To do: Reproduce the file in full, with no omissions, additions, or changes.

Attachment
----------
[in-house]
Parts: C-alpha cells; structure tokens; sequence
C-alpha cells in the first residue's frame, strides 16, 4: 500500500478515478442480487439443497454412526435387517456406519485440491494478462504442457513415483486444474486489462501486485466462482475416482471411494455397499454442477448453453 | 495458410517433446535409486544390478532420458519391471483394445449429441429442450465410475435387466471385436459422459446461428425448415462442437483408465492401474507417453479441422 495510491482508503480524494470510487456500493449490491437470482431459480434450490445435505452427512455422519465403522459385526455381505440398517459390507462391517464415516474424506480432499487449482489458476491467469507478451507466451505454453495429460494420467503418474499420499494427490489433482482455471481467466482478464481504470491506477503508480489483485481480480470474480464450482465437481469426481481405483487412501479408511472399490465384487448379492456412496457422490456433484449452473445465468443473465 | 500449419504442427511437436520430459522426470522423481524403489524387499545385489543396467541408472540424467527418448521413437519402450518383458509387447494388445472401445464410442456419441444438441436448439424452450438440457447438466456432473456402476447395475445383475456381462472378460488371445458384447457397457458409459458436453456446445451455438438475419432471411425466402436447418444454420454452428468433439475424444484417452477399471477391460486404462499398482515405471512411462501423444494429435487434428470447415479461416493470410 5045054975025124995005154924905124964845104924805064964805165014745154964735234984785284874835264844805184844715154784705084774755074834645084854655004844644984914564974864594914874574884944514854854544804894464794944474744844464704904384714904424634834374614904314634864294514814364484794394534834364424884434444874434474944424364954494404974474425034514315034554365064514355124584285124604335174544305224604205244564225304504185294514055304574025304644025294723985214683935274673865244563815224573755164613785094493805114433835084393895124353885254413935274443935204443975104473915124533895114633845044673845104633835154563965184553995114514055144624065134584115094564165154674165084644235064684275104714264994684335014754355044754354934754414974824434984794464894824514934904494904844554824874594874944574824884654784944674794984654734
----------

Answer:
[in-house]
Parts: C-alpha cells; structure tokens; sequence
C-alpha cells in the first residue's frame, strides 16, 4: 500500500478515478442480487439443497454412526435387517456406519485440491494478462504442457513415483486444474486489462501486485466462482475416482471411494455397499454442477448453453 | 495458410517433446535409486544390478532420458519391471483394445449429441429442450465410475435387466471385436459422459446461428425448415462442437483408465492401474507417453479441422 495510491482508503480524494470510487456500493449490491437470482431459480434450490445435505452427512455422519465403522459385526455381505440398517459390507462391517464415516474424506480432499487449482489458476491467469507478451507466451505454453495429460494420467503418474499420499494427490489433482482455471481467466482478464481504470491506477503508480489483485481480480470474480464450482465437481469426481481405483487412501479408511472399490465384487448379492456412496457422490456433484449452473445465468443473465 | 500449419504442427511437436520430459522426470522423481524403489524387499545385489543396467541408472540424467527418448521413437519402450518383458509387447494388445472401445464410442456419441444438441436448439424452450438440457447438466456432473456402476447395475445383475456381462472378460488371445458384447457397457458409459458436453456446445451455438438475419432471411425466402436447418444454420454452428468433439475424444484417452477399471477391460486404462499398482515405471512411462501423444494429435487434428470447415479461416493470410 5045054975025124995005154924905124964845104924805064964805165014745154964735234984785284874835264844805184844715154784705084774755074834645084854655004844644984914564974864594914874574884944514854854544804894464794944474744844464704904384714904424634834374614904314634864294514814364484794394534834364424884434444874434474944424364954494404974474425034514315034554365064514355124584285124604335174544305224604205244564225304504185294514055304574025304644025294723985214683935274673865244563815224573755164613785094493805114433835084393895124353885254413935274443935204443975104473915124533895114633845044673845104633835154563965184553995114514055144624065134584115094564165154674165084644235064684275104714264994684335014754355044754354934754414974824434984794464894824514934904494904844554824874594874944574824884654784944674794984654734